Each player is responsible for his own performance but when every player plays badly it has to be down to the coach. And as the execution of Nuno’s game plan went so drastically wrong, it makes you wonder how much the players really believed in the plan that Nuno sent them out with. Watching the Spurs players stumble their way through that catastrophic first half, they did not look like a team who had any faith or even comprehension of what the manager had asked them to do. This was only Nuno’s sixth league game in charge of Spurs but it felt more like the type of defeat that comes towards the end of a manager’s spell, rather than at the start. You would have to go back to some of the worst moments at the end of the Mauricio Pochettino or Jose Mourinho tenures — the 3-0 defeat at Brighton in October 2019 springs to mind — to come up with a performance as bad as this.

After a run like this — Crystal Palace, Chelsea and now Arsenal — it is only natural to ask what direction Tottenham are heading in. The argument for Nuno when Tottenham appointed him was that he could be a stabilising force, who would get Spurs fitter, more disciplined, better organised and, crucially, difficult to beat. But how fit have Tottenham looked in the last few weeks? How disciplined? How well organised? And — as Arsenal cut them to pieces this afternoon — how difficult to beat?

During those three league wins at the start of the season it was easy to forget — or at least to put to one side — the reality of how and why Nuno got this job. Nuno was appointed, remember, at the end of a 10-week search for Mourinho’s replacement. Nuno had initially been discarded as an option when he left Wolves because he did not fit with Daniel Levy’s vision for Spurs’ footballing “DNA”. Tottenham tried and failed to appoint Hansi Flick, Mauricio Pochettino and Antonio Conte and pulled out of moves for Paulo Fonseca and Gennaro Gattuso before finally giving Nuno the job just days before the players returned for pre-season. Being so far down the club’s list can only undermine a manager’s credibility, and today Nuno did look like an appointment of last resort.

Flick was in the stands here, alongside his assistant with the German national team, Danny Rohl. It was tempting to wonder whether Tottenham would be in better shape had they succeeded in tempting him to take over at Spurs when he left Bayern Munich. Spurs tried hard to get Flick (and Rohl) in late April and early May before he eventually decided to take the Germany job. Flick would at least have fulfilled Levy’s famous promise to the fans to bring back “free-flowing, attacking and entertaining” football. Who knows how the results would have gone, but they would hardly have been worse than this one.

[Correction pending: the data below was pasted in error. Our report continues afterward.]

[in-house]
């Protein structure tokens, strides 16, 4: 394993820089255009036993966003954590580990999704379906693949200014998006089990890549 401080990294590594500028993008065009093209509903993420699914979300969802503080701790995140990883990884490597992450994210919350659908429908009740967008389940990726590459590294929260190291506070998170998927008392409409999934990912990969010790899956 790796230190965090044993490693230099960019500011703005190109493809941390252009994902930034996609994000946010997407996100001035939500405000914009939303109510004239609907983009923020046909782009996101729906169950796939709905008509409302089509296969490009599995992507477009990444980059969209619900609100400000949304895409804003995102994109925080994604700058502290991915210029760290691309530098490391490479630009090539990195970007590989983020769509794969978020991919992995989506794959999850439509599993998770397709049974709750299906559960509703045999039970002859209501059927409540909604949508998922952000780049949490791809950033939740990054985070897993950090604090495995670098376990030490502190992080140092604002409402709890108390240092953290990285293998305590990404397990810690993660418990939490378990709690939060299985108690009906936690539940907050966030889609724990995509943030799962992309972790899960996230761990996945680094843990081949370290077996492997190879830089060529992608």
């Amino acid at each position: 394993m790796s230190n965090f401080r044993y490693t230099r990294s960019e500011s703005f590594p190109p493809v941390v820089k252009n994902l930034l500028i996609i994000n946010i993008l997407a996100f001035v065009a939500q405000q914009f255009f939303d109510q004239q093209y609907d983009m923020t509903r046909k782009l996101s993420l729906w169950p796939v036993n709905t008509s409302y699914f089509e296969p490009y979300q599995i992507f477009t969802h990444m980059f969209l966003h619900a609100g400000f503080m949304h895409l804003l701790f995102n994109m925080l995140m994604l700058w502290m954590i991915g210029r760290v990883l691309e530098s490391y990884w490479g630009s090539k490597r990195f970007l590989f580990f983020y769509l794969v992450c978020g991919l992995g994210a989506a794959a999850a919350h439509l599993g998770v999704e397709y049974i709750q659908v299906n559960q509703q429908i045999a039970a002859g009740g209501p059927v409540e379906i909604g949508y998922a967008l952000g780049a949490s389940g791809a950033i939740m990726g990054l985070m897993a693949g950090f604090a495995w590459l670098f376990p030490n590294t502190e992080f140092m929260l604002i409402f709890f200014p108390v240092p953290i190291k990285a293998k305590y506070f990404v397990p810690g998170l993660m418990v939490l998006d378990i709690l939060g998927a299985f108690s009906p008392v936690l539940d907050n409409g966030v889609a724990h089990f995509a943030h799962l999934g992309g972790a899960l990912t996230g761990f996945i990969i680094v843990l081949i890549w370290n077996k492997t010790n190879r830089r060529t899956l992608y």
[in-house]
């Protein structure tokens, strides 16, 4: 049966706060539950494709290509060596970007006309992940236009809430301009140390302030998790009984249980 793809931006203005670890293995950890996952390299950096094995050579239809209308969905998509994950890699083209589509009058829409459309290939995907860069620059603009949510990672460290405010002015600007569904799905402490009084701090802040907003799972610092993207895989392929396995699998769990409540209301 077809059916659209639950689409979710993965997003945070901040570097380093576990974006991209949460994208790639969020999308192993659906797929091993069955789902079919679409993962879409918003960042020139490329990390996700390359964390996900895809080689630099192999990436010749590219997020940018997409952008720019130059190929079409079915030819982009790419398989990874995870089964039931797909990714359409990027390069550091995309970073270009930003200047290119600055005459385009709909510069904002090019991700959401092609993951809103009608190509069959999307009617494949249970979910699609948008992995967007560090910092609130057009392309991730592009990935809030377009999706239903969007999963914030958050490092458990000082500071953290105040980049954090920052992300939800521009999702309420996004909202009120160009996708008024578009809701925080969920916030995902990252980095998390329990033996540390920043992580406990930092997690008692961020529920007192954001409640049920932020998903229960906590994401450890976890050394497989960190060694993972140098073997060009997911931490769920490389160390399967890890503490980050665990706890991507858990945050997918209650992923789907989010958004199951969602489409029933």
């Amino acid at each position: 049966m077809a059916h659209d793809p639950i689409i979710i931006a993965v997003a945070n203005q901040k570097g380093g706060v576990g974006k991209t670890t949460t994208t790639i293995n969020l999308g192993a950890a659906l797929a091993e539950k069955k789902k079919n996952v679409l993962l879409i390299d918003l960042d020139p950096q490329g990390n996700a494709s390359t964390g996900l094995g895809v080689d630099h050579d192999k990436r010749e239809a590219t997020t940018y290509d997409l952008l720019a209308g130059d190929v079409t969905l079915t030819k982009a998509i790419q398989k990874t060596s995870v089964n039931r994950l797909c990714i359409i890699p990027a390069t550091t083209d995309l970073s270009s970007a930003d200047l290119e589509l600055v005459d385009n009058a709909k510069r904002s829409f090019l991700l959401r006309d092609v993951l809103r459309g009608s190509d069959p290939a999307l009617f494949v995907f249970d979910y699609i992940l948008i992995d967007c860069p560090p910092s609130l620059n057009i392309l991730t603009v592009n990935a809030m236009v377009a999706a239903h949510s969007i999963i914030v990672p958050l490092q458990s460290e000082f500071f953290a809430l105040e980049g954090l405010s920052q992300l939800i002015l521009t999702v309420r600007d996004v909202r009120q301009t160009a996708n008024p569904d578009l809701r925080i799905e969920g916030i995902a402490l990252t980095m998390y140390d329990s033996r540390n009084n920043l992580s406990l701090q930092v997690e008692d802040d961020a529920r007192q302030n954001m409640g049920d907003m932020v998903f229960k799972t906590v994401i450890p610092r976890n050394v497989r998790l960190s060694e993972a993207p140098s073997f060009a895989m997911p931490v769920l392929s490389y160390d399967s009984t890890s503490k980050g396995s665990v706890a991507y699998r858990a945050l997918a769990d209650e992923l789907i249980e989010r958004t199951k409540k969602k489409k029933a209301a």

Nuno is not to blame for the circumstances in which he got the job, but he is likely to eventually become a victim of them. He only has a two-year deal at Tottenham and if there are many more games like this one it makes it less likely that he will even see in his second season here.

We will not know for a while whether this was a nadir in the Nuno era or just another step in the wrong direction. But we do know that this is a marker in Tottenham’s recent struggles. They have only registered one league win at the Emirates, and 3-2 that victory came 10 years ago. In Nuno’s defence, Tottenham’s decline started long before he got the job.

danny rose mourinho injury

Pochettino wanted to cash in on Rose but Levy did not (Photo: Glyn Kirk/AFP via Getty Images)

If you are looking for root causes for an afternoon like this, you can go back much further than the 72 days between Mourinho’s dismissal and Nuno’s appointment. You could look at the decision to replace Pochettino with Mourinho almost two years ago, when Daniel Levy decided to get rid of Spurs’ best manager for a generation to replace him with someone whose best days were behind him. You could look at the misjudgements in the transfer market in recent years, the lack of creativity in midfield or quality in defence.

Or you could go further back to those peak Pochettino years when the manager knew that he needed a clear-out of players to refresh the team. Maybe if Danny RoseDele Alli, Toby Alderweireld and Christian Eriksen had been sold at the right time for the right money then Pochettino would have been able to rejuvenate the squad and go again. He might even still be there now.

The point is that Sunday afternoon’s mess was long in the making. Tottenham, in a sense, had been building up to something like this for a while. Nuno has walked into a difficult situation not of his own making here. He is certainly not the only problem here. Although that does not necessarily mean he is the solution either.

The Harry Kane conundrum: Should Tottenham’s No 10 become a No 9 again?

By Jack Pitt-Brook, The Athletic

It was a classic striker’s goal, and part of a classic striker’s performance — something that we had not seen from him for some time.

Harry Kane was lurking with intent just off Willy Boly, during the first half of Spurs’ Carabao Cup game at Wolves on Wednesday night. When Conor Coady charged forward to close down Giovani Lo Celso, a huge hole opened up in the middle of the home defence. The ball fell to Dele Alli, who saw Kane turning to run through that gap between Boly and Max Kilman, and threaded a perfect first-time pass through.

Watching Kane take a perfect first touch to knock the ball forward, a precise second to set up the shot, and then a ruthless third to beat John Ruddy was to experience a pang of deja vu for the type of goal he used to score, and the type of player he used to be.